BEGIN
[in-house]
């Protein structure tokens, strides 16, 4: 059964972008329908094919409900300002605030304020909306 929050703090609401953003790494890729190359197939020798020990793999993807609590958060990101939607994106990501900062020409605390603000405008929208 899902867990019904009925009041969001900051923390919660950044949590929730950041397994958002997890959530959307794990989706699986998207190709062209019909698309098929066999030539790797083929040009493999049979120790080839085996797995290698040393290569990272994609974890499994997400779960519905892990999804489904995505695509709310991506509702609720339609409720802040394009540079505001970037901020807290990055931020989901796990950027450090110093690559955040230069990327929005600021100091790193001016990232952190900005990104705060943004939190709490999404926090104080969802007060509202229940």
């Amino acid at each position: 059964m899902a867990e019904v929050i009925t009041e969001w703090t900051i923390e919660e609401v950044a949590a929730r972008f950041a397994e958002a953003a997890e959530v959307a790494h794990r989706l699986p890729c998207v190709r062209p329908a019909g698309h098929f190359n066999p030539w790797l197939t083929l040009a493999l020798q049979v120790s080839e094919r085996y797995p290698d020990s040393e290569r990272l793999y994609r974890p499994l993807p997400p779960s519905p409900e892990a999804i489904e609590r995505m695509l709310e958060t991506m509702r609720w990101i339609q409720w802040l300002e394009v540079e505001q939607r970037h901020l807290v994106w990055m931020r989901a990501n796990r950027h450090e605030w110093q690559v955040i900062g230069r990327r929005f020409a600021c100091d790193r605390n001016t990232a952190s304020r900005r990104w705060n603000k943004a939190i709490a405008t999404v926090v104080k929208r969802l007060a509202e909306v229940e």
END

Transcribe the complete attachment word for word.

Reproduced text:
[in-house]
């Protein structure tokens, strides 16, 4: 059964972008329908094919409900300002605030304020909306 929050703090609401953003790494890729190359197939020798020990793999993807609590958060990101939607994106990501900062020409605390603000405008929208 899902867990019904009925009041969001900051923390919660950044949590929730950041397994958002997890959530959307794990989706699986998207190709062209019909698309098929066999030539790797083929040009493999049979120790080839085996797995290698040393290569990272994609974890499994997400779960519905892990999804489904995505695509709310991506509702609720339609409720802040394009540079505001970037901020807290990055931020989901796990950027450090110093690559955040230069990327929005600021100091790193001016990232952190900005990104705060943004939190709490999404926090104080969802007060509202229940």
């Amino acid at each position: 059964m899902a867990e019904v929050i009925t009041e969001w703090t900051i923390e919660e609401v950044a949590a929730r972008f950041a397994e958002a953003a997890e959530v959307a790494h794990r989706l699986p890729c998207v190709r062209p329908a019909g698309h098929f190359n066999p030539w790797l197939t083929l040009a493999l020798q049979v120790s080839e094919r085996y797995p290698d020990s040393e290569r990272l793999y994609r974890p499994l993807p997400p779960s519905p409900e892990a999804i489904e609590r995505m695509l709310e958060t991506m509702r609720w990101i339609q409720w802040l300002e394009v540079e505001q939607r970037h901020l807290v994106w990055m931020r989901a990501n796990r950027h450090e605030w110093q690559v955040i900062g230069r990327r929005f020409a600021c100091d790193r605390n001016t990232a952190s304020r900005r990104w705060n603000k943004a939190i709490a405008t999404v926090v104080k929208r969802l007060a509202e909306v229940e």